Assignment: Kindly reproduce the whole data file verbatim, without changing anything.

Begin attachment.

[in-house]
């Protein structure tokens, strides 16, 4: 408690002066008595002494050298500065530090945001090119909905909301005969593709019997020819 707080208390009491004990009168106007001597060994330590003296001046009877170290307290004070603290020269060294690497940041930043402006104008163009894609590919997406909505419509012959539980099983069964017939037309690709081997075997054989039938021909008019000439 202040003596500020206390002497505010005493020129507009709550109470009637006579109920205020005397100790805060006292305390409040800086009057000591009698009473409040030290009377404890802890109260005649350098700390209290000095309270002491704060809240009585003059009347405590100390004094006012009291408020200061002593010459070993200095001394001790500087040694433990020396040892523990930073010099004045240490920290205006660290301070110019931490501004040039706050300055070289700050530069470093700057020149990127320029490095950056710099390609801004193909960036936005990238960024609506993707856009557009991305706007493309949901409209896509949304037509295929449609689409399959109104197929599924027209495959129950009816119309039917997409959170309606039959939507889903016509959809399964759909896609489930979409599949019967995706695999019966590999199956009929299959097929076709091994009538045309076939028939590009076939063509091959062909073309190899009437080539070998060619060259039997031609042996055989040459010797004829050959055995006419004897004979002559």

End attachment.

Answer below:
[in-house]
């Protein structure tokens, strides 16, 4: 408690002066008595002494050298500065530090945001090119909905909301005969593709019997020819 707080208390009491004990009168106007001597060994330590003296001046009877170290307290004070603290020269060294690497940041930043402006104008163009894609590919997406909505419509012959539980099983069964017939037309690709081997075997054989039938021909008019000439 202040003596500020206390002497505010005493020129507009709550109470009637006579109920205020005397100790805060006292305390409040800086009057000591009698009473409040030290009377404890802890109260005649350098700390209290000095309270002491704060809240009585003059009347405590100390004094006012009291408020200061002593010459070993200095001394001790500087040694433990020396040892523990930073010099004045240490920290205006660290301070110019931490501004040039706050300055070289700050530069470093700057020149990127320029490095950056710099390609801004193909960036936005990238960024609506993707856009557009991305706007493309949901409209896509949304037509295929449609689409399959109104197929599924027209495959129950009816119309039917997409959170309606039959939507889903016509959809399964759909896609489930979409599949019967995706695999019966590999199956009929299959097929076709091994009538045309076939028939590009076939063509091959062909073309190899009437080539070998060619060259039997031609042996055989040459010797004829050959055995006419004897004979002559």